2. requires treatment by a health care professional in order to prevent -
- the death of the user, or
- any injury to the service user which, if left untreated, would lead to one or more of the outcomes mentioned in sub-paragraph (a).
What is harm?
“Harm”, as listed above, is further defined in the regulation as:
• Prolonged psychological harm - means psychological harm which a service user has experienced, or is likely to experience, for a continuous period of at least 28 days.
• Prolonged pain – means pain which a service user has experienced, or is likely to experience, for a continuous period of at least 28 days.
About the duty of candour
Introduced for NHS bodies in England from 27 November 2014, the key principle of the duty of candour is that care organisations have a general duty to act in an open and transparent way in relation to care provided to patients. The statutory duty applies to organisations, not individuals.
The Care Quality Commission, Regulation 20: Duty of candour. Issues for all providers: NHS bodies, adult social care, primary medical and dental care, and independent healthcare (March 2015) –www.cqc.org.uk/content/regulation-20-duty-candour
1 “Regulated activity” is defined by the Safeguarding Vulnerable Groups Act 2006
What should openness look like?
Doctors have a professional and ethical obligation to be open and honest when things go wrong. GMC guidance states: “You must be open and honest with patients if things go wrong. If a patient under your care has suffered harm or distress, you should:
(a) put matters right (if that is possible)
(b) offer an apology
(c) explain fully and promptly what has happened and the likely short-term and long-term effects.”33
When things go wrong, saying sorry is not enough – as the graph below, taken from an MPS survey, shows. Patients want an explanation of what went wrong and why, and doctors need to rebuild the relationship of trust. Notably, patients are least likely to think that financial compensation is important – 52% think it is fairly or very important.34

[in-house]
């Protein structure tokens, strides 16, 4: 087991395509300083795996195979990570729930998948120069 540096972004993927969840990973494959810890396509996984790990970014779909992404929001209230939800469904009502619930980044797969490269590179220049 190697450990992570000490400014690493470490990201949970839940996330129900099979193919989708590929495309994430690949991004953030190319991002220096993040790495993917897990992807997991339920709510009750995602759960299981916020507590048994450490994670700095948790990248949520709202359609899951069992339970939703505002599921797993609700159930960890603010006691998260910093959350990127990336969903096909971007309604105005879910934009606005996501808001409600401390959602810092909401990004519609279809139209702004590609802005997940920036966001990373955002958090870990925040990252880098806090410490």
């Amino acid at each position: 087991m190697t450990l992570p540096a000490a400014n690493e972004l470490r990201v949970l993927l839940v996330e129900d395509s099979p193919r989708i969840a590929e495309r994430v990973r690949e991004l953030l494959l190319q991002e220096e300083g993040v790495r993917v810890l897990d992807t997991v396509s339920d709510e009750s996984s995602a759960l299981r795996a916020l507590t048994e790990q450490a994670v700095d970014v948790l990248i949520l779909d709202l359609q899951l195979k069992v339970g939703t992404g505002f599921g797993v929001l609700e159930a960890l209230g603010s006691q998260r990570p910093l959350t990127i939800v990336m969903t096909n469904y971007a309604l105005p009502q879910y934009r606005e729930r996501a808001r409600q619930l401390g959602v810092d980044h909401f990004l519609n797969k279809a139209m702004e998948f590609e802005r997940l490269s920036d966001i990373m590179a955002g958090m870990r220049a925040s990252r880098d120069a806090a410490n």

Case study: The importance of being open
I presented at the Emergency Department (ED) with a terrible pain down my arms and back after a fall. After some investigations, which came back negative, I was given some painkillers and sent home.
The next day, I went to see my GP because I was in so much pain. She prescribed me four different painkillers and advised me the pain should settle in a week or two.
Six and a half weeks later, the pain was as bad as ever. I was referred to a neurologist, who thought I might have a slipped disc. He arranged a CT scan, which showed that a vertebra in my neck was broken in three places.
I was horrified that the fracture had been missed for so long. I now know that I could have been paralysed and should have been placed in a neck collar immediately. Instead, I had spent the past six weeks following my doctor’s advice to be as active as possible, even going for a 10k run.
I understood that the doctors missed the fracture because they were more concerned to find out why I had had the fall. They were trying to do their best. We’re all human and fallible.
Immediately, the neurologist acknowledged they had missed the fracture and was very open about the mistake. He apologised, but at that point, saying sorry wasn’t high up on my agenda. I was more interested in what was going to happen and whether I was going to be ok.
He didn’t try to cover anything up and asked for an internal investigation straightaway. He also said that I was under his care. This made me feel like I wasn’t just another patient being moved from one place to another. This doctor would look after me. He reassured me everything would be ok.
Once I was feeling a little better, I kept running through my mind what could have been. I knew something bad had happened, and that something even more catastrophic could have happened. I realised there was a problem in the system; another woman on my ward also had a slipped disc which wasn’t picked up in the ED. I didn’t want this to happen to anyone else. I decided to write a letter of complaint.
The hospital wrote to confirm receipt of my letter and stressed they were taking the complaint seriously. However, I waited months for a response. The time lapse made me think they had something to hide, or were scared of legal action.
After months of chasing, when the response came, I was initially relieved. However, the hospital hadn’t answered my key questions. They apologised, admitted the mistake, and explained they were changing systems, but they didn’t comment on whether their failure to diagnose had made my condition worse. I wanted someone to take responsibility for what had happened to me.
By Farzana Hakim